Faoro, Raymundo (1925–2003)
Faoro, Raymundo (1925–2003)
Brazilian jurist and essayist Raymundo Faoro was born April 27, 1925, in Rio Grande do Sul, of Italian forbears. Faoro received his law degree in 1948. He served as state prosecutor (procurador do estado) in Rio de Janeiro from 1951 until his retirement, and headed the Brazilian bar association (Ordem dos Advogados) as president from 1977 to 1979, during the military dictatorship. Faoro secured the reinstitution of habeas corpus and helped restore a constitutional regime through public advocacy and political journalism.
Faoro published his best-known book, Os donos do poder (The Masters of Power) in 1958; but it had a greater impact during the dictatorship, when it appeared in a revised and much-expanded edition in 1975. Faoro was the first to apply Weberian analysis to Brazilian history, and his book has joined a short list of celebrated essays on the nature of Brazilian society. Donos surveys the national experience, focusing especially on the political estate (estamento, Weber's Stand). For Faoro, this group controlled the state, which he saw as fundamentally unaltered from its Portuguese prototype.
Regarding civil society, Faoro broke with conventional historiography, which characterized nineteenth-century conservatives as owners of large estates. Faoro viewed them rather as controlling "mobile wealth": slaves and credit. It was not conservatives but liberals, he held, who predominated among latifundistas. Merchants and creditors allied with the political estate after independence in 1822. Excepting the early Empire (1831–1837) and the Old Republic (1889–1930), when relative decentralization strengthened landed elites, the political estate and its commercial allies succeeded in dominating civil society through a centralized state.
The political estate has shaped the stratified character of Brazilian society; it has been impervious to the needs of the people, but also inattentive to the demands of powerful economic interests. State dominates civil society, but the ruling estate has no clear national project. Donos is obviously influenced by Weber in its interpretation of bureaucracy, but departs from him in its ahistorical claim for the unchanging continuity of the patrimonial state. It offered an explanation of the enormous power of the contemporary Brazilian government, authoritarian and heavily engaged in parasitical enterprises when the second edition appeared. The work challenged dominant Marxist currents, among which political sociologist Nicos Poulantzas's (1936–1979) interpretation of the "exceptional capitalist state" and its "relative autonomy" was then popular in Brazil.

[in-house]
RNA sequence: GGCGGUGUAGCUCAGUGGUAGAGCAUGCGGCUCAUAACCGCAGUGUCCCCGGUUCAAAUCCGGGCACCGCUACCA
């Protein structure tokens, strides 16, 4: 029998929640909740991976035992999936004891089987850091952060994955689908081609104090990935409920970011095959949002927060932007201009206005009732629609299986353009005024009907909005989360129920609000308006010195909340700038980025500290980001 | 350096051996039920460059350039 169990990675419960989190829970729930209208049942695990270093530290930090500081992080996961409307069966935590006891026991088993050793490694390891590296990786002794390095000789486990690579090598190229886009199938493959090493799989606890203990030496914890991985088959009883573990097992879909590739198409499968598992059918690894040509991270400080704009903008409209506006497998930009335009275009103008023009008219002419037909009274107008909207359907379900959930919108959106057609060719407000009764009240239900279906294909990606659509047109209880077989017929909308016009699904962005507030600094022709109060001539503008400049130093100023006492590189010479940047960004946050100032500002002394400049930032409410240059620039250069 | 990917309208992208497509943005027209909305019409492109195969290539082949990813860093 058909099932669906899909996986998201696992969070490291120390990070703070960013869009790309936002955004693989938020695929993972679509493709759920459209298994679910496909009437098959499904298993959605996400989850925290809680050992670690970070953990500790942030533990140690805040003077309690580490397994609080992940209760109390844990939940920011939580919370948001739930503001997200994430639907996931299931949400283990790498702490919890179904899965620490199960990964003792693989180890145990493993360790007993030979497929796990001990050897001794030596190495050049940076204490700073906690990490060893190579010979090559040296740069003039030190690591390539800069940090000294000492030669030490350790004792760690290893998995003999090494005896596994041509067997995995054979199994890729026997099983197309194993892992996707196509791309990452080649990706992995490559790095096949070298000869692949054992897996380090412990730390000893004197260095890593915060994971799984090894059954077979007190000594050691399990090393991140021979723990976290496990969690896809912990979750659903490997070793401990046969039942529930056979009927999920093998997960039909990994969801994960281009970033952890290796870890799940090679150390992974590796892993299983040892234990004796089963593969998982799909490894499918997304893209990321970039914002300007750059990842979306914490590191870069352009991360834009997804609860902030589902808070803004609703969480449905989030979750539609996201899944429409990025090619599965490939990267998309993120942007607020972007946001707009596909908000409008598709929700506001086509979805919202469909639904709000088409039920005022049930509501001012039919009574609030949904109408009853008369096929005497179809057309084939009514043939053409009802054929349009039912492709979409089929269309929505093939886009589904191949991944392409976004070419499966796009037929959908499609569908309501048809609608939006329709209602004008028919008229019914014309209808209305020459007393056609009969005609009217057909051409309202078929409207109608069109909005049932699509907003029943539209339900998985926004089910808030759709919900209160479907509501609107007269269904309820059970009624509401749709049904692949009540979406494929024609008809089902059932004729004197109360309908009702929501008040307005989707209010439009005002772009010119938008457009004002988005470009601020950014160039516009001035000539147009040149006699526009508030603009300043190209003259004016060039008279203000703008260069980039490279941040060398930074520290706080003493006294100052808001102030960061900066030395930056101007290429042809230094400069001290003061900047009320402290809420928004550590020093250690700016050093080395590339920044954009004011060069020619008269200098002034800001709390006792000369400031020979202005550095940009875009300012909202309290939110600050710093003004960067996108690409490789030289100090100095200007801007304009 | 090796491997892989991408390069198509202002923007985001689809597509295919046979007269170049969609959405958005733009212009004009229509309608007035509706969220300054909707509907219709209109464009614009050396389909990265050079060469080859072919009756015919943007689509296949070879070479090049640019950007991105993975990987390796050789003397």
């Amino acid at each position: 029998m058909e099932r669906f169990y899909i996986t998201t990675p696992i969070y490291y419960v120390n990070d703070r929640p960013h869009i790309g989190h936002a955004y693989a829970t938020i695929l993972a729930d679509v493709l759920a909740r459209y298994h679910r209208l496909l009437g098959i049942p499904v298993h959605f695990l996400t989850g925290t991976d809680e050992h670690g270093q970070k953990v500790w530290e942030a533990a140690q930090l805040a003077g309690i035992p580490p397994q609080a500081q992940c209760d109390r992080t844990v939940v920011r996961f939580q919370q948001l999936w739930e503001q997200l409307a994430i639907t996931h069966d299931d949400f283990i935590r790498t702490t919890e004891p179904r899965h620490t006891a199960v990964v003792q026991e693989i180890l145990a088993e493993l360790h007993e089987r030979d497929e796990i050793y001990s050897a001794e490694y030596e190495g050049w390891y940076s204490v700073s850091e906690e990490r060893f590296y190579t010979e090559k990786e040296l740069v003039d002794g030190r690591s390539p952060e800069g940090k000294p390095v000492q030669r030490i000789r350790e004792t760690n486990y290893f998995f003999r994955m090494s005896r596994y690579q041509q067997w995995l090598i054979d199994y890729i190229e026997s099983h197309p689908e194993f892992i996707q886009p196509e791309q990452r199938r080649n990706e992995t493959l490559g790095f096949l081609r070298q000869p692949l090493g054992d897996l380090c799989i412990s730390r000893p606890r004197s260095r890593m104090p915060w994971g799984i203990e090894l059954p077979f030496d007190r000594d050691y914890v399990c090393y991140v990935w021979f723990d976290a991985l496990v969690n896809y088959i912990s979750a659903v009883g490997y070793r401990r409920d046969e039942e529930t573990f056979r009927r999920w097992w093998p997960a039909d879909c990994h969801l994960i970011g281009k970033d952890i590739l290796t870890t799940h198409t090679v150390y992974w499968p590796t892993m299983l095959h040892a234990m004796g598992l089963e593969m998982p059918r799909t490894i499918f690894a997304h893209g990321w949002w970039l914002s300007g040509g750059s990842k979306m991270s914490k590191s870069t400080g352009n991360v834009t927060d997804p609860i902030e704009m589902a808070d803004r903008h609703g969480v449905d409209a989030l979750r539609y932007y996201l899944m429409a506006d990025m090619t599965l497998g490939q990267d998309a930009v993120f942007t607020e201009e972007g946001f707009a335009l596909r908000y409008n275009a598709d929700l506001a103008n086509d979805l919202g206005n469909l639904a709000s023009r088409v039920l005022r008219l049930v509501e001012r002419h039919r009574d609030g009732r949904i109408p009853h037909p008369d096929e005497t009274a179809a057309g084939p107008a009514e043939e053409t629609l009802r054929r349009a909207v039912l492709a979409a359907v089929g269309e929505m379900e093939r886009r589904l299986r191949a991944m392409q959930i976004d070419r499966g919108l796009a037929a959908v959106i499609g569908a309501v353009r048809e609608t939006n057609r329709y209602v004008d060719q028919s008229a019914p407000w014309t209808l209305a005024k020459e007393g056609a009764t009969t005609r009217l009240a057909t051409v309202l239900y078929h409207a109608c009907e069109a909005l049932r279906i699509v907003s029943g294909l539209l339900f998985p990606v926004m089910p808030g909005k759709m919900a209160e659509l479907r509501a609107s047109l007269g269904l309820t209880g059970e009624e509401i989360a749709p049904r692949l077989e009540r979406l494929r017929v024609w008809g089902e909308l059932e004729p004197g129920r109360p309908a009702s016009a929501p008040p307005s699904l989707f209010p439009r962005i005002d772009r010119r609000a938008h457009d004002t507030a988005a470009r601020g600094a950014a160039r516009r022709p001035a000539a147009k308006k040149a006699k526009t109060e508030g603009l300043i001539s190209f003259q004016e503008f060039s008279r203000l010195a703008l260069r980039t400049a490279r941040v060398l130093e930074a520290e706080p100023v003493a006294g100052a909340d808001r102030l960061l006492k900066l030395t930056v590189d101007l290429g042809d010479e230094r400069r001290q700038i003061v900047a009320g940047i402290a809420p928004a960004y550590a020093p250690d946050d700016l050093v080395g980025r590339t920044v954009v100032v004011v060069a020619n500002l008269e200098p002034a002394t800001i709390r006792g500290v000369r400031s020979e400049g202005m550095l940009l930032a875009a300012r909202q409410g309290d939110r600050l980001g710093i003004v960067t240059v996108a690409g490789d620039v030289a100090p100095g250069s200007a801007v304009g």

Donos do poder and other social and literary studies secured Faoro's election to the Brazilian Academy of Letters in 2000. Brazil's ministry of justice building was named for him in 2003.
See alsoJudicial Systems: Brazilxml .
Faoro, Raymundo. Machado de assis, a pirâmide r o trapézio. São Paulo: Companhia Editora Nacional, 1974.
Faoro, Raymundo. Os donos do poder: Formação do patronato político brasileiro, 2nd edition. Porto Alegre, Brazil: Editora Globo, 1975.
Love, Joseph L. Review of Machado de assisa, piramide e o trapezio by Raymundo Faoro. Hispanic American Historical Review 58, no. 4 (November 1978): 753-755.
Schwartzman, Simon. "Atualidade de Raymundo Faoro." Dados 46, no. 2 (2003): 207-213.
Joseph L. Love